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(1) Office for National Statistics (2006) Report: Deaths involving Clostridium difficile: England and Wales, 1999-2004. Health Statistics Quarterly 30, 56-60.
(2) Office for National Statistics (2006) Report: Deaths involving MRSA: England and Wales, 2000-2004. Health Statistics Quarterly 29, 63-68.
(3 )Griffiths C, Lamagni TL, Crowcroft NS, Duckworth G and Rooney C (2004). Trends in MRSA in England and Wales: analysis of morbidity and mortality data for 1993-2002. Health Statistics Quarterly 21, 15-22.
Mr. Iain Wright: To ask the Secretary of State for Health what research her Department has undertaken on the possible effect on health and recovery rates of visits to patients in hospital by family and friends. 
Andy Burnham: The proposed establishment of independent treatment centres in Essex has reached preferred bidder status. Mercury Health has been selected as the preferred bidder. Subject to further commercial negotiations, contract signature is anticipated in summer 2007. Initial services are expected to commence in autumn 2007, with main services expected to commence in autumn 2008.
Bob Russell: To ask the Secretary of State for Health what requirement is made of independent treatment centres to contribute towards the training costs incurred for staff previously employed by the national health service. 
Andy Burnham: Independent sector treatment centre (ISTC) providers are not required to make any special payment to the national health service to contribute towards the training costs previously incurred for staff previously employed in the NHS.
The provider of an ISTC is responsible for ensuring that all its staff receive such training, supervision and induction as is necessary to comply with best practice and the terms of the contract for the provision of services.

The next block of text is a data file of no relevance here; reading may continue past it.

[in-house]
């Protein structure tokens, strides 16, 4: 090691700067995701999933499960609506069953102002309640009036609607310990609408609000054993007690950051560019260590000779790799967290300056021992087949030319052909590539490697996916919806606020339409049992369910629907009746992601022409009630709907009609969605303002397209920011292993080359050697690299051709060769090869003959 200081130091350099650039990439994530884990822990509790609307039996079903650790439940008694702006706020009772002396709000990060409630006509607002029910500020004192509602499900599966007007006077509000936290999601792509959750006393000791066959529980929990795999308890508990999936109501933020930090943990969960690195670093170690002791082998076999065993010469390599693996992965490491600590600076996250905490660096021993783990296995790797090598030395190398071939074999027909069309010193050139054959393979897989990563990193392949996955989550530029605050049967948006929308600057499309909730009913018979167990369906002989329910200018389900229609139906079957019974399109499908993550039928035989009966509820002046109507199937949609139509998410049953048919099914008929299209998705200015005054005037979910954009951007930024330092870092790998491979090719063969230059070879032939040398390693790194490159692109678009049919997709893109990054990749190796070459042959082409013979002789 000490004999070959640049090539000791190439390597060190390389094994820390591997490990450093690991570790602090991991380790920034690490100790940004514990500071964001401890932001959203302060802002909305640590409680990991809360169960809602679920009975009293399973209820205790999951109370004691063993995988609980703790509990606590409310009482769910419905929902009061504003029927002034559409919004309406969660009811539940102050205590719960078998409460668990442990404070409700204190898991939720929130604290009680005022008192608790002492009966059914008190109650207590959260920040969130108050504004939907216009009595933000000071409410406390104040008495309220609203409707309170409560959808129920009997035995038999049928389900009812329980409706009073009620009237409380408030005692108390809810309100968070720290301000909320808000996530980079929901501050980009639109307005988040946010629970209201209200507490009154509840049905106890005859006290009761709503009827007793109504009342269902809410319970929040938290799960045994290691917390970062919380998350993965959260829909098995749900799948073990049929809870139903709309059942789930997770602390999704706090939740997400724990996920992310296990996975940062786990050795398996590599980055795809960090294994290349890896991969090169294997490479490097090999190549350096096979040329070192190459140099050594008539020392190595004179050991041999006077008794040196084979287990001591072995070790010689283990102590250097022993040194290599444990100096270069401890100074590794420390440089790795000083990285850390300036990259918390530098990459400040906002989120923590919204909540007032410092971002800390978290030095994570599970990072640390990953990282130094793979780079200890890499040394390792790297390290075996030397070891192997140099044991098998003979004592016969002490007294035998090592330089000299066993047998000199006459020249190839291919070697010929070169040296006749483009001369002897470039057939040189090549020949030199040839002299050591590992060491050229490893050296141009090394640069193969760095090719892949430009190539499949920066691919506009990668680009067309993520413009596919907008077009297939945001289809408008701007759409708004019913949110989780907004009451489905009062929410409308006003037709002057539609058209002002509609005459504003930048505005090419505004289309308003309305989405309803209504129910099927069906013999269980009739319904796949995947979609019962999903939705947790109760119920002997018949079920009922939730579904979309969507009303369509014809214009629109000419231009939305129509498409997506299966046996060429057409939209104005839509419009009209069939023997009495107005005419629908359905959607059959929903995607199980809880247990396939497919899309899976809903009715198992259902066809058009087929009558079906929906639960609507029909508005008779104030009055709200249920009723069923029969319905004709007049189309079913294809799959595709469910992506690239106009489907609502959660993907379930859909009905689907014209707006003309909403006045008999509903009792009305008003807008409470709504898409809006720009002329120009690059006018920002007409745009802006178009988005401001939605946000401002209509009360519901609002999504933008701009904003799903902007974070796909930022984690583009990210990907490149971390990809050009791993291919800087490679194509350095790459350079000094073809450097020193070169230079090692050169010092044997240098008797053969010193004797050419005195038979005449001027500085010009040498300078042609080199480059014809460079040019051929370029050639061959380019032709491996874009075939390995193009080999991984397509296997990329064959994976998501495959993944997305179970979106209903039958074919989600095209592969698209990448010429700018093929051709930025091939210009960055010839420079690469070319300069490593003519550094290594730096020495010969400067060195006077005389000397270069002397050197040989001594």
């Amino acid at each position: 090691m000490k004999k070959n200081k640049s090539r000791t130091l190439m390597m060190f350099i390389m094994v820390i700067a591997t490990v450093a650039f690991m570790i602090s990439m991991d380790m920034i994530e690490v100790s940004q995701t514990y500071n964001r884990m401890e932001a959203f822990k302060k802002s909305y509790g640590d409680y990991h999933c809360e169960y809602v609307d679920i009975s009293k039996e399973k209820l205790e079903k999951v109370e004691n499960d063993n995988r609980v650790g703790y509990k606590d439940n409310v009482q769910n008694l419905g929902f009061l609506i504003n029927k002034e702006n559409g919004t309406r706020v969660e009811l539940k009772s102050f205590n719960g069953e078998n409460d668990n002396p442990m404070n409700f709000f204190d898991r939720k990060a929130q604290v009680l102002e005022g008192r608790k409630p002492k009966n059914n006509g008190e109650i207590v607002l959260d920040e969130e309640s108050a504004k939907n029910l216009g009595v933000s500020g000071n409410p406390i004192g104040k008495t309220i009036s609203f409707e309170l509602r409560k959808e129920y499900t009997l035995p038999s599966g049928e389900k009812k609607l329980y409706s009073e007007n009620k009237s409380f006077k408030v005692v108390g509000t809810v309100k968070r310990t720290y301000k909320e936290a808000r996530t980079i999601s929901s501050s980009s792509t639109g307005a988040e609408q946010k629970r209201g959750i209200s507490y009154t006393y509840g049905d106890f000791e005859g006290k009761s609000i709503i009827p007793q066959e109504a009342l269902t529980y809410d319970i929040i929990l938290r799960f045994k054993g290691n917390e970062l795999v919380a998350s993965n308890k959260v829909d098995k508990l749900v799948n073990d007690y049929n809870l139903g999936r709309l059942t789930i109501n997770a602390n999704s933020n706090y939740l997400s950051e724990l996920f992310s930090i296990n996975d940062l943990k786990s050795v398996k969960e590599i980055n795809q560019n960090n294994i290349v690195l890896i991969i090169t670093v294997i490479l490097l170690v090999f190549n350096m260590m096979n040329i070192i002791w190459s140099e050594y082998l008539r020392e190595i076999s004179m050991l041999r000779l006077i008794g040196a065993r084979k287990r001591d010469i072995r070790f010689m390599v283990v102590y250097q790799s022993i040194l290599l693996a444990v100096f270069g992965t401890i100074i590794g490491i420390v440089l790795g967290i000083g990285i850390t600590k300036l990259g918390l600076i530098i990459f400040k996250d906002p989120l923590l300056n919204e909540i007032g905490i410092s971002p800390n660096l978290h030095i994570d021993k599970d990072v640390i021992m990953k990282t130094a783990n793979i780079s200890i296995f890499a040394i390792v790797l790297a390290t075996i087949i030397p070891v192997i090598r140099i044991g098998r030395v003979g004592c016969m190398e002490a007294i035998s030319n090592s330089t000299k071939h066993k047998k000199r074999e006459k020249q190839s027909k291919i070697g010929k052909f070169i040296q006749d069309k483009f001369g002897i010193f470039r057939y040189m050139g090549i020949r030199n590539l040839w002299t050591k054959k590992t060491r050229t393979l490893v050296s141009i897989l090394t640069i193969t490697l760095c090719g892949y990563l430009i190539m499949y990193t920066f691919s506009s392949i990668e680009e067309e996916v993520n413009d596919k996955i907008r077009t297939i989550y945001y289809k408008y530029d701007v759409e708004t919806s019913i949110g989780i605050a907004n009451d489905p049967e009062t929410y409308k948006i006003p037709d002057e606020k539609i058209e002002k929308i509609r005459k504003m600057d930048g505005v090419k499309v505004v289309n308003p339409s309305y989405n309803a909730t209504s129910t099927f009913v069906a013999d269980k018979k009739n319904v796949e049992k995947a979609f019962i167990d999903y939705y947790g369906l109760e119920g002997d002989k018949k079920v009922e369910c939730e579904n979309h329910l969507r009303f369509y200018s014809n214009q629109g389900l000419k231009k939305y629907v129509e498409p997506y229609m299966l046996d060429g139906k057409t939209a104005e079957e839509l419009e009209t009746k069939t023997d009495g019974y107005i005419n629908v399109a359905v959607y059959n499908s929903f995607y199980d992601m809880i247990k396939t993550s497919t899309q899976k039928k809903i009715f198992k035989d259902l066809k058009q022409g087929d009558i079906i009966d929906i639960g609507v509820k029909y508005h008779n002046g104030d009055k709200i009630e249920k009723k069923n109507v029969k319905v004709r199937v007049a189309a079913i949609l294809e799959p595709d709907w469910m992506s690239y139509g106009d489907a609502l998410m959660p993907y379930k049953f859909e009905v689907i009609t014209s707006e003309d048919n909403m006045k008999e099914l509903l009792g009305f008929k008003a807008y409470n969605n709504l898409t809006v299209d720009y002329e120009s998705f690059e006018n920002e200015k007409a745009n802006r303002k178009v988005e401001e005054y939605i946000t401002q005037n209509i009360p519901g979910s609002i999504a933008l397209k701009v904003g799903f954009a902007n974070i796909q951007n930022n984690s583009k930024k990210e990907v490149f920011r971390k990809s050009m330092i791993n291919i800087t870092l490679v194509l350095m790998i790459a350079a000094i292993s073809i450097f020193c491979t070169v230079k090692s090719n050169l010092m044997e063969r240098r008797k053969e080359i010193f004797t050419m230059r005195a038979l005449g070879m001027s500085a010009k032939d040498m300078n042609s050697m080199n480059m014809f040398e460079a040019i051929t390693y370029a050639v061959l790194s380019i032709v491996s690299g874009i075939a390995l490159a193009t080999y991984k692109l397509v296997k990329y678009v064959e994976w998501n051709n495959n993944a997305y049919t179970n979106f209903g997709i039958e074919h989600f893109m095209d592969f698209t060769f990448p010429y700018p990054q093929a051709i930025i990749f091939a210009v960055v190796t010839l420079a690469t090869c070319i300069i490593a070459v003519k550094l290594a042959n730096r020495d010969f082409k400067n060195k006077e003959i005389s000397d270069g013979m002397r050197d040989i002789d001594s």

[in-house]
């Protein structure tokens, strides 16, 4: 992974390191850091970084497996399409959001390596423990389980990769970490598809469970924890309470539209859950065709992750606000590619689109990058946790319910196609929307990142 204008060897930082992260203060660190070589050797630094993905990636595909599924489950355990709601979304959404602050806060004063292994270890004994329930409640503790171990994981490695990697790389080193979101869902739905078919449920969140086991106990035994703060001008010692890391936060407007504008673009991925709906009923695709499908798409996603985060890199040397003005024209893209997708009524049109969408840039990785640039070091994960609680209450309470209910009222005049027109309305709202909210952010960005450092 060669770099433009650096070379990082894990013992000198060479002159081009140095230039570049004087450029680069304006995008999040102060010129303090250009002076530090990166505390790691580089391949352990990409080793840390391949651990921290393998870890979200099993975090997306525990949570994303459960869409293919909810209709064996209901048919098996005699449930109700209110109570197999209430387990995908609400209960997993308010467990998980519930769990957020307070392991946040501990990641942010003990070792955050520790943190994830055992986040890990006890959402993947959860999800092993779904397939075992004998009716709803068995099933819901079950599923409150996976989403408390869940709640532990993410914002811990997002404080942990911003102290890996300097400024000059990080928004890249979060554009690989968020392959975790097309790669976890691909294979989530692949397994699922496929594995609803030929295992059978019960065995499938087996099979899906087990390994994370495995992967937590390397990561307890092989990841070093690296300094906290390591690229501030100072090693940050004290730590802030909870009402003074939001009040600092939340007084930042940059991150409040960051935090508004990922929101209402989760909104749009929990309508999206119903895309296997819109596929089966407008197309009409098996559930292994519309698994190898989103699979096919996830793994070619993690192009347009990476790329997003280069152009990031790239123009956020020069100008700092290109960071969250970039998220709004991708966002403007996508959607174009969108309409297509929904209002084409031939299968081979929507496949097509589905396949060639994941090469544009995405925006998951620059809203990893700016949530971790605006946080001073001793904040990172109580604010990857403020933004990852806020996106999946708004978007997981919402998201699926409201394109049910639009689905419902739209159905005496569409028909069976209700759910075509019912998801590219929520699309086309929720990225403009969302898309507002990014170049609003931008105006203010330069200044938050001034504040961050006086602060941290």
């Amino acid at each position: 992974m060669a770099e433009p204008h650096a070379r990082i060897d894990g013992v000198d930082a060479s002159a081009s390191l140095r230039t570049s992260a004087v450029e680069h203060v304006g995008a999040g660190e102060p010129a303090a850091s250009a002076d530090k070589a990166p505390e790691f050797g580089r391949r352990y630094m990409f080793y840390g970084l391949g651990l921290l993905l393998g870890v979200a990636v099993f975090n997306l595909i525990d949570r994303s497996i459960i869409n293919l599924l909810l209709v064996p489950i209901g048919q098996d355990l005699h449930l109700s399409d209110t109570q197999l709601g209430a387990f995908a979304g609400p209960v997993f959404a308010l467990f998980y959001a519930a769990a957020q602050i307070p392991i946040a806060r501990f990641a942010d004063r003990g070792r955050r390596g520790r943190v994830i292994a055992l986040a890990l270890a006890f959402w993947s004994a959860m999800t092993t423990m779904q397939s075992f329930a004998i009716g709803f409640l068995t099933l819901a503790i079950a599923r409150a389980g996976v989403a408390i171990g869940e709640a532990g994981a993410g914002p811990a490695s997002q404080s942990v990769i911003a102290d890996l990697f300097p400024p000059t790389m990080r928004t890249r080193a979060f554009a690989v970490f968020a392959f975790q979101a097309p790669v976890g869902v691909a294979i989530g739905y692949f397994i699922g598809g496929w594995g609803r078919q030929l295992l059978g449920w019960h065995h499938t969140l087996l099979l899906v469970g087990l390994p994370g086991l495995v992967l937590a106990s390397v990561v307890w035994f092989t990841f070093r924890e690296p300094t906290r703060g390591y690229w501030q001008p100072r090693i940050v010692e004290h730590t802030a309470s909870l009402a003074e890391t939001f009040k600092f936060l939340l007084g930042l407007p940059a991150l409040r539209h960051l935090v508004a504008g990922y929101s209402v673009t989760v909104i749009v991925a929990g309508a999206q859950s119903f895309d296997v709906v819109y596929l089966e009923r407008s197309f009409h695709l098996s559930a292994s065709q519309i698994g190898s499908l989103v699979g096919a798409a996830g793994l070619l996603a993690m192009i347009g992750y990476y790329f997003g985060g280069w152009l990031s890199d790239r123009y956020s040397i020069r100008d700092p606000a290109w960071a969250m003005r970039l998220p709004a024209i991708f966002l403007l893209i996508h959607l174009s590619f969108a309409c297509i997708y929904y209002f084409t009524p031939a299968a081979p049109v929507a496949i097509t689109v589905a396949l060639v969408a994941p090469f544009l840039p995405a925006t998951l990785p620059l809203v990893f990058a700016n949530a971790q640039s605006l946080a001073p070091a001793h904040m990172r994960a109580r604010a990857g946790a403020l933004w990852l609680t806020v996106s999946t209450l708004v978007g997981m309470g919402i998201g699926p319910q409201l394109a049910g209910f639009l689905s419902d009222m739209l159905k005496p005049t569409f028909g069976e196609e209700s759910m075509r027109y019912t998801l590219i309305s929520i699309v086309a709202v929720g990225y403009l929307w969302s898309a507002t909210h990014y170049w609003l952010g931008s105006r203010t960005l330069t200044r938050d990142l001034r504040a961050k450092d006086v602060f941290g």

Mr. Lansley: To ask the Secretary of State for Health pursuant to the answer of 8 November 2006, Official Report, column 1830W, on influenza, which individuals are conducting the independent review of the arrangements in place for the seasonal influenza vaccination programme; when she expects the report of the review to be submitted to her Department; whether she expects to implement the findings of the review in time for the 2007-08 winter influenza immunisation programme; and if she will make a statement. 
Caroline Flint: The final report of the independent review into the seasonal influenza programme will be submitted to the Department by the end of February 2007. The authors of the report are Dr. Ian Spencer and Dr. Jim Kennedy. An assessment will be made of the recommendations which should be implemented in 2007-08.
Dr. Cable: To ask the Secretary of State for Health how many information technology projects within the responsibility of her Department, its agencies and their predecessors have been cancelled since 1997; what the total cost was of each project at cancellation; and if she will make a statement. 
Mr. Ivan Lewis:
The Department does not hold records for information technology (IT) projects
completed before financial year 1999-2000. IT projects managed by the Department and its agencies with a full business case in excess of £100,000 or more, cancelled in financial year 1999-2000 onwards are listed below by: